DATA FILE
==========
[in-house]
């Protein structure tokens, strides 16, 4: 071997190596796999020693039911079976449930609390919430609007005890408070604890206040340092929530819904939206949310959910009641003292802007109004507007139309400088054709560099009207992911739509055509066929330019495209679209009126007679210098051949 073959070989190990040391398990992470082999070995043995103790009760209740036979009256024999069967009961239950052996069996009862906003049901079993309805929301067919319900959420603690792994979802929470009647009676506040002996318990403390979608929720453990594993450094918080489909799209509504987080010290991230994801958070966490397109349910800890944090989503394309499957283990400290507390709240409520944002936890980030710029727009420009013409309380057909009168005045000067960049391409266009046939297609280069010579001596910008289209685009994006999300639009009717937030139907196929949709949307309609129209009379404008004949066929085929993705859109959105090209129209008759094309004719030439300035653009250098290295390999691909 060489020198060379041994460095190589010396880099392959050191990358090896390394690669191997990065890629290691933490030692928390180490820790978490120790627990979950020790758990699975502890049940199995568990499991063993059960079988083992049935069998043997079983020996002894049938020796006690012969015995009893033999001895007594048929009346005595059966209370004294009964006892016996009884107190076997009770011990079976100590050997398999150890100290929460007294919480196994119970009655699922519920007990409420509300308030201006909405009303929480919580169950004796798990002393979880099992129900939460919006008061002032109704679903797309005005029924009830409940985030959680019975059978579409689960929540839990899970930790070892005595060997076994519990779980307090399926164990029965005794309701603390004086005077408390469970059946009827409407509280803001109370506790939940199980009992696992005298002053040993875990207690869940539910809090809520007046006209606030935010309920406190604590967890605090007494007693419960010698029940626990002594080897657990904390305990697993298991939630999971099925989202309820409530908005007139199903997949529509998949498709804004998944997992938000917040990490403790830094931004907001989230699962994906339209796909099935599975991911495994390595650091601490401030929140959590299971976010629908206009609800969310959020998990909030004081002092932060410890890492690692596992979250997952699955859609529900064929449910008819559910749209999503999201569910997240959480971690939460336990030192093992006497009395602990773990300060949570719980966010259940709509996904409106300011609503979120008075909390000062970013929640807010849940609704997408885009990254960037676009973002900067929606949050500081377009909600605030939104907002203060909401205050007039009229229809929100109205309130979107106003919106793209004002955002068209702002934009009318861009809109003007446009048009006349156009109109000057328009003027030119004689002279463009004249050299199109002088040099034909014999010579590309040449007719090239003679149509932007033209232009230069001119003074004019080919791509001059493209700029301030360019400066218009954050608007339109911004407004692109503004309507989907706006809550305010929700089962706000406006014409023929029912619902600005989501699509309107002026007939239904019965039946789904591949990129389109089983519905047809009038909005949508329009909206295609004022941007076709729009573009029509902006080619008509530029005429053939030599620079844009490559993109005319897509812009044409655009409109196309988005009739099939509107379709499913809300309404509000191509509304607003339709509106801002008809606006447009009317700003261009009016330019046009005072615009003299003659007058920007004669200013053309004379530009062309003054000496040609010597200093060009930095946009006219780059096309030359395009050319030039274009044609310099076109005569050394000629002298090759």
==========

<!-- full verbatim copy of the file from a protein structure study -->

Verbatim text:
[in-house]
């Protein structure tokens, strides 16, 4: 071997190596796999020693039911079976449930609390919430609007005890408070604890206040340092929530819904939206949310959910009641003292802007109004507007139309400088054709560099009207992911739509055509066929330019495209679209009126007679210098051949 073959070989190990040391398990992470082999070995043995103790009760209740036979009256024999069967009961239950052996069996009862906003049901079993309805929301067919319900959420603690792994979802929470009647009676506040002996318990403390979608929720453990594993450094918080489909799209509504987080010290991230994801958070966490397109349910800890944090989503394309499957283990400290507390709240409520944002936890980030710029727009420009013409309380057909009168005045000067960049391409266009046939297609280069010579001596910008289209685009994006999300639009009717937030139907196929949709949307309609129209009379404008004949066929085929993705859109959105090209129209008759094309004719030439300035653009250098290295390999691909 060489020198060379041994460095190589010396880099392959050191990358090896390394690669191997990065890629290691933490030692928390180490820790978490120790627990979950020790758990699975502890049940199995568990499991063993059960079988083992049935069998043997079983020996002894049938020796006690012969015995009893033999001895007594048929009346005595059966209370004294009964006892016996009884107190076997009770011990079976100590050997398999150890100290929460007294919480196994119970009655699922519920007990409420509300308030201006909405009303929480919580169950004796798990002393979880099992129900939460919006008061002032109704679903797309005005029924009830409940985030959680019975059978579409689960929540839990899970930790070892005595060997076994519990779980307090399926164990029965005794309701603390004086005077408390469970059946009827409407509280803001109370506790939940199980009992696992005298002053040993875990207690869940539910809090809520007046006209606030935010309920406190604590967890605090007494007693419960010698029940626990002594080897657990904390305990697993298991939630999971099925989202309820409530908005007139199903997949529509998949498709804004998944997992938000917040990490403790830094931004907001989230699962994906339209796909099935599975991911495994390595650091601490401030929140959590299971976010629908206009609800969310959020998990909030004081002092932060410890890492690692596992979250997952699955859609529900064929449910008819559910749209999503999201569910997240959480971690939460336990030192093992006497009395602990773990300060949570719980966010259940709509996904409106300011609503979120008075909390000062970013929640807010849940609704997408885009990254960037676009973002900067929606949050500081377009909600605030939104907002203060909401205050007039009229229809929100109205309130979107106003919106793209004002955002068209702002934009009318861009809109003007446009048009006349156009109109000057328009003027030119004689002279463009004249050299199109002088040099034909014999010579590309040449007719090239003679149509932007033209232009230069001119003074004019080919791509001059493209700029301030360019400066218009954050608007339109911004407004692109503004309507989907706006809550305010929700089962706000406006014409023929029912619902600005989501699509309107002026007939239904019965039946789904591949990129389109089983519905047809009038909005949508329009909206295609004022941007076709729009573009029509902006080619008509530029005429053939030599620079844009490559993109005319897509812009044409655009409109196309988005009739099939509107379709499913809300309404509000191509509304607003339709509106801002008809606006447009009317700003261009009016330019046009005072615009003299003659007058920007004669200013053309004379530009062309003054000496040609010597200093060009930095946009006219780059096309030359395009050319030039274009044609310099076109005569050394000629002298090759």